2.5. Determination of Cytokines Production

The cytokine levels in culture supernatants were measured by sandwich ELISA methods. Briefly, the anticytokine antibody, including purified rat anti-mouse cytokine monoclonal antibodies IL-2, IFNγ, IL-4, and IL-5 (PharMingen, San Diego, CA), were coated in the 96-well plates (Nunc, Roskilde, Denmark). After overnight incubation at 4°C and blocking with PBS containing 1% BSA for 30 min, the samples and standards (recombinant mouse cytokines, PharMingen) were added to the 96-well plates for 2 hours of incubation. The biotin-conjugated antibodies (biotinylated rat anti-mouse cytokine monoclonal antibodies, PharMingen) were added and incubated. After washing, the streptavidin-conjugated peroxidase (Thermo Fisher Scientific Inc., Rockford, IL) was added for 1 hour. The substrates, 2,2′-azino-bis-3-ethyl-benzthiazoline-6-sulfonic acid (ABTS, Sigma), were added to each well for 20 min to develop color. The plates were read in a microplate autoreader (Microplate autoreader; Bio-Tek Instrument, Inc. Winooski, VT) at 405 nm. The detection limits for IL-2, IFNγ, and IL-5 are 75 pg/mL and 3.9 pg/mL for IL-4.

2.6. NF-κB-Dependent Luciferase Activity Assay

The NF-κB-promoted luciferase reporter plasmid, 3x-κB-tk-luc [33], had three copies of an NF-κB binding site in the upstream thymidine kinase (tk) promoter and luciferase reporter gene in the pGL2 vector (Mock) was used to assay the activity of NF-κB transactivation as described previously [34]. Plasmids were grown in the JM109 strain of E. coli in Luria-Bertani medium containing 100 μg/mL ampicillin (Sigma), and plasmid DNA preparations were performed by the QIAGEN plasmid midi kit (QIAGEN, Hilden, Germany).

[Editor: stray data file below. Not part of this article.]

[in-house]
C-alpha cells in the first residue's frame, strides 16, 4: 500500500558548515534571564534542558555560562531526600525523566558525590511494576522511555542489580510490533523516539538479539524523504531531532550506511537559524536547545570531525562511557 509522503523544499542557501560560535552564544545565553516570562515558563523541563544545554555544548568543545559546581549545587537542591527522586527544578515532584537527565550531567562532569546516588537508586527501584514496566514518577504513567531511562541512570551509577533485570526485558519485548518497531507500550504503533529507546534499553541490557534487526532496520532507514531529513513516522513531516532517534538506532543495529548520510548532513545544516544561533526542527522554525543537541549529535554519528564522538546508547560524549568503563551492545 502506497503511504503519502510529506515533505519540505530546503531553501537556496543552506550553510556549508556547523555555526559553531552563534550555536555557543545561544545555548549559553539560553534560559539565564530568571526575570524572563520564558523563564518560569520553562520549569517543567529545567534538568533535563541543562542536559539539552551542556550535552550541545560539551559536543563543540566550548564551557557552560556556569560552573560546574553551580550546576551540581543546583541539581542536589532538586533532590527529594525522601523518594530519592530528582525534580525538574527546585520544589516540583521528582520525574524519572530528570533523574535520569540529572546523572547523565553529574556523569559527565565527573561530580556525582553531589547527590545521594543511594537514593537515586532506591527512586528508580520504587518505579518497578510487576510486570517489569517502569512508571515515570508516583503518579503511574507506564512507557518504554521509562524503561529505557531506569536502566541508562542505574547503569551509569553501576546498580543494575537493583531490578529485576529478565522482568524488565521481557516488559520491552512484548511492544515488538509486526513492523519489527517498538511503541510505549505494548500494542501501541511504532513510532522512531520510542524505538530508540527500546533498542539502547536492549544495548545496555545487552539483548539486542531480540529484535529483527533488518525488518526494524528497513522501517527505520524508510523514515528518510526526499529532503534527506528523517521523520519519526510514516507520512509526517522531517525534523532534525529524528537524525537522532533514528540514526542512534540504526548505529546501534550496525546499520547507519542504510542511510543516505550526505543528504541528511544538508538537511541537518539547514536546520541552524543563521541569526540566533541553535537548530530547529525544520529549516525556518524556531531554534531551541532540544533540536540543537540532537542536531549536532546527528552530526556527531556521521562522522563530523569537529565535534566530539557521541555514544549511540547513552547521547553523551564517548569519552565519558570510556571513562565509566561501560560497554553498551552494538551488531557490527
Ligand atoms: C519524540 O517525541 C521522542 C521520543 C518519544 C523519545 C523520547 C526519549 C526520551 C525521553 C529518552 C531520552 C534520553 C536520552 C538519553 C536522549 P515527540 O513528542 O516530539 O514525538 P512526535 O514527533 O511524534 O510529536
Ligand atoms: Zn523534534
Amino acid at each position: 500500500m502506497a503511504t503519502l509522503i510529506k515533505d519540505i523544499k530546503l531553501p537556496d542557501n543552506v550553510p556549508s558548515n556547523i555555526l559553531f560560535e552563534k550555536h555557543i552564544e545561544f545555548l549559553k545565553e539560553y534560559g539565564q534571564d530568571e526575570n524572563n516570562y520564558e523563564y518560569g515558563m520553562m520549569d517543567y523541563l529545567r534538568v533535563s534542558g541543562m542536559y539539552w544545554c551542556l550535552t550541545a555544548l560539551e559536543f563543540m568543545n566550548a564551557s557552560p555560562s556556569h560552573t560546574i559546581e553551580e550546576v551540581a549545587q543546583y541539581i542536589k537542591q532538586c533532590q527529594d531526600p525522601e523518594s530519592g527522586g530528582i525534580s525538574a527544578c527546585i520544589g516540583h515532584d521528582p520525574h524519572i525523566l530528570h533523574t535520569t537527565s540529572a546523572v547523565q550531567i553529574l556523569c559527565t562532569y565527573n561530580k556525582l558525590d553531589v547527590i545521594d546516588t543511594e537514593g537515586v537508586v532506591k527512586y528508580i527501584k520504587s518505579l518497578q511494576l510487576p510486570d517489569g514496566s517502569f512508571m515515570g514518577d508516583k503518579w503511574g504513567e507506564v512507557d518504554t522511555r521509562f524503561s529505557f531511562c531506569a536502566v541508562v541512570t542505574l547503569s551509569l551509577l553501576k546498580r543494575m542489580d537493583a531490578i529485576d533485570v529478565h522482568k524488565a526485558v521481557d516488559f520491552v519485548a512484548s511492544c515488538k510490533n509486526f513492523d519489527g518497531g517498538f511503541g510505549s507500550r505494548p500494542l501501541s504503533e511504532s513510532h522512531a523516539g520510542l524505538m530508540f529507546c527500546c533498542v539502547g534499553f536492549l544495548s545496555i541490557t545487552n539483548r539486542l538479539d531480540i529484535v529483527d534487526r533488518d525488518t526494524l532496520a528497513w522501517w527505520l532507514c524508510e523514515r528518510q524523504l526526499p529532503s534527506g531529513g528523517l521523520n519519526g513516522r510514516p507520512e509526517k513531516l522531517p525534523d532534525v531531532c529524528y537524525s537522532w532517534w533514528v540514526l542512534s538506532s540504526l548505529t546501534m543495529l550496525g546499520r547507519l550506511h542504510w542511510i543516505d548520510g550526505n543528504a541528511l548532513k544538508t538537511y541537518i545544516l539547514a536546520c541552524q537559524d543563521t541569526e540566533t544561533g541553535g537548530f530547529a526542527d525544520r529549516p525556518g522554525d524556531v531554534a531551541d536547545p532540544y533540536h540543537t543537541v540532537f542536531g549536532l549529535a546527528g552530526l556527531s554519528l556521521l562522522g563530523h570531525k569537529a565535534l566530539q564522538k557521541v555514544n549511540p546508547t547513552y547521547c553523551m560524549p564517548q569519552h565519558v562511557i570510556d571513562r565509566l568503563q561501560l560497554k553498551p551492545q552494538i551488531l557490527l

The 3x-κB-tk-luciferase and Renilla luciferase reporter plasmid pRL-tk-luciferase plasmids were introduced into RAW264.7 cells or EL4 T cells by liposome-mediated method. Transfection was performed in 24-well plates using Lipofectamine 2000 reagent (Invitrogen, Carlsbad, CA) according to the manufacturers’ instructions. Briefly, cells were grown in 24-well plates and transfected with the appropriate vector, 0.8 μg 3x-κB-tk-luciferase and 0.4 μg pRL-tk-luciferase (2 : 1), in serum-free OPTI-MEM medium (Gibco BRL, Gaithersburg, MD) containing 2 μL Lipofectamine 2000. After appropriate transfection times, 5 hrs for RAW264.7 cells and 24 hrs for EL4 T cells, the transfection mix was removed and replaced with complete medium. Cells were then either treated with Gt-TRE or Gt-PS or stimulated with mitogens, LPS plus IFNγ for RAW264.7 cells for 8 hrs, and PMA plus ionomycin for EL4 T cells for 24 hrs, respectively. The supernatants were collected for cytokine determination and the cells were for luciferase activity analysis.

Luciferase activity was determined using the Dual-Glo Luciferase assay system, according to the manufacturer’s instructions from Promega (Madison, WI). Light emission was measured in a luminescence microplate counter (Wallac Victor-2 Perkin Elmer, Norwalk, MT). The efficiency of transfection, as determined by Renilla luciferase activity in the lysate by cotransfection with pRL-tk constructs, was used to normalize the activity of firefly luciferase [35]. Results were expressed as relative luciferase activity corrected for the differences in active efficiency by nonstimulated cells.